First in the draft pecking order by virtue of its 1-15 record in 2009, St. Louis received the largest rookie pool this year, nearly $7.6 million, ESPN.com has learned from documents it obtained this week. In addition to owning the first overall choice, the Rams also were one of only five franchises to exercise 10 or more choices. That daily double combined to afford the Rams, who selected 11 prospects, the highest rookie pool number.
The Rams' rookie allocation is roughly $500,000 less than the $8 million-plus bounty the Detroit Lions received last year, in part for owning the No. 1 selection. But the total rookie pool for the entire NFL, $155.993 million, represents a bump of nearly 3.5 percent from the aggregate allocation for the 2009 class.
Tampa Bay and Seattle, which had nine picks each, were the only other franchises with rookie pools in excess of $7 million. Philadelphia exercised the most choices, 13, and received an allocation of $6.977 million, fourth highest in the league.
Last year's top choice, quarterback Matthew Stafford, received a six-year contract with a maximum value of $78 million, with $41.7 million of that guaranteed. Sam Bradford, who was said to be very impressive at last week's three-day minicamp for the Rams, is represented by the same agent who negotiated Stafford's deal, Tom Condon of CAA.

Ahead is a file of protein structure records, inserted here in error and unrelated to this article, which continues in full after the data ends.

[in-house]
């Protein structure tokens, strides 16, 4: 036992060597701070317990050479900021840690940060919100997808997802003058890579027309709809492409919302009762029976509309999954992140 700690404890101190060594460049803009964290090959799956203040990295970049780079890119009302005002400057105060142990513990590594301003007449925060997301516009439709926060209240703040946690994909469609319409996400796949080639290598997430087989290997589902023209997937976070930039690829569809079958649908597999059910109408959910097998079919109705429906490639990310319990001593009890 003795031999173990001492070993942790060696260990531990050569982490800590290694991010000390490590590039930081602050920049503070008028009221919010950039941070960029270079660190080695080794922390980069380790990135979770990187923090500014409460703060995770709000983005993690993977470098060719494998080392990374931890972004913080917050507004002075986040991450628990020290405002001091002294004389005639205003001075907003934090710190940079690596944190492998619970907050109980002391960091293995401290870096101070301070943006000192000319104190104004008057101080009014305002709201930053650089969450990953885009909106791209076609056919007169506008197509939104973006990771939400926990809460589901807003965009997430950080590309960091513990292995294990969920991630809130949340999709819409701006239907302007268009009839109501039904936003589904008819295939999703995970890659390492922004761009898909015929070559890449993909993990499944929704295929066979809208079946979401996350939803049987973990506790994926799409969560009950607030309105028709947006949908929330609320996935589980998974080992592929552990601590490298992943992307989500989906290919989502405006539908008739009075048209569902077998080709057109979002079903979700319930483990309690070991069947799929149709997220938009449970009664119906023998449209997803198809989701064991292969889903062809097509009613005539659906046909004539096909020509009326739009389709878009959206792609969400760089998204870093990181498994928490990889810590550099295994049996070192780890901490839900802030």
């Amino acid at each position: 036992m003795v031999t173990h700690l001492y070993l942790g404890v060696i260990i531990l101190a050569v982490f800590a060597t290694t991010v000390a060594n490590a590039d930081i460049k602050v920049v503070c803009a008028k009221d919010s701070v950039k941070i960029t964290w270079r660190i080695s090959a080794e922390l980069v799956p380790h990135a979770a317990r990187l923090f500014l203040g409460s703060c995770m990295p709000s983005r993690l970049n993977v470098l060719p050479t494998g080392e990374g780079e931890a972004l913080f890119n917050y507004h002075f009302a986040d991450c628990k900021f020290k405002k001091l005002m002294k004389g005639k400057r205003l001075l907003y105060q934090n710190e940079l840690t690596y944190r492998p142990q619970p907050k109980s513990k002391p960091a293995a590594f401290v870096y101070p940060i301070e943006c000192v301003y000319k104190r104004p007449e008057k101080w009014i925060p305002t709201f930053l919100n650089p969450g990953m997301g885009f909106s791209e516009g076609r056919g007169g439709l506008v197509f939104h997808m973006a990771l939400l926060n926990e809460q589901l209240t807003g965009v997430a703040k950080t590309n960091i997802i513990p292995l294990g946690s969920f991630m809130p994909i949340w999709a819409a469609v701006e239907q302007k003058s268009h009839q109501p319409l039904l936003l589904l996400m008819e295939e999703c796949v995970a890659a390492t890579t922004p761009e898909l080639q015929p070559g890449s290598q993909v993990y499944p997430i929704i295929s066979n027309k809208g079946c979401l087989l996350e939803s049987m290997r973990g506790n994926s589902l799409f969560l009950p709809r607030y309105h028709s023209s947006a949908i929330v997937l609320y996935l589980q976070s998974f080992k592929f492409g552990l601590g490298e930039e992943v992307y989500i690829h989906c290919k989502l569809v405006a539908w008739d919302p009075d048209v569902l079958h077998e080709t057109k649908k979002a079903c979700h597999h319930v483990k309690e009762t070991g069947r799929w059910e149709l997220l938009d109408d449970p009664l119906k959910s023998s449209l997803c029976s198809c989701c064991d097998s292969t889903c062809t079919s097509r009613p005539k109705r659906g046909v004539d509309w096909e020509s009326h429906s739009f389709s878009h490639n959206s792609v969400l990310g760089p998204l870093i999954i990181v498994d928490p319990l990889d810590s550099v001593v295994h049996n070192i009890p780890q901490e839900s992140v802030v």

This marks the second straight year in which the top rookie pool allocation in the league decreased. Two years ago, the Kansas City Chiefs received a record $8.22 million rookie allocation.
Even without a salary cap in place for the 2010 season, there is a rookie allocation to which all 32 franchises must adhere. But this could be the final year for the rookie pool in its current state. The NFL and NFL Players Association are expected to make a rookie wage scale an element of the next extension to the collective bargaining agreement.
The rookie pool represents the maximum amount that each club can spend, in terms of total cap dollars, on its first-year players. For undrafted free agents, only the prorated share of their signing bonus, not minimum base salaries, count against the rookie pool. The formula for arriving at each team's rookie allocation is regarded as Byzantine even by some cap managers and is a function of how many picks are exercised by a team and where those choices are slotted in each round.
A record 13 teams received allocations of $5 million or more this year. Ten clubs, one more than a year ago, were allocated less than $4 million. The Chicago Bears, who did not have a choice in the first two rounds because of previous trades, and who chose only five players in all, had the lowest rookie pool, $2.003 million. The New York Jets, who had a league-low four selections, were the only other franchise under $3 million.
There were eight franchises that used six choices or fewer, and six of those teams ranked in the bottom 10 in rookie allocation. Conversely, four teams exercised two picks each in the first round, and all ranked in the top 11 allocations.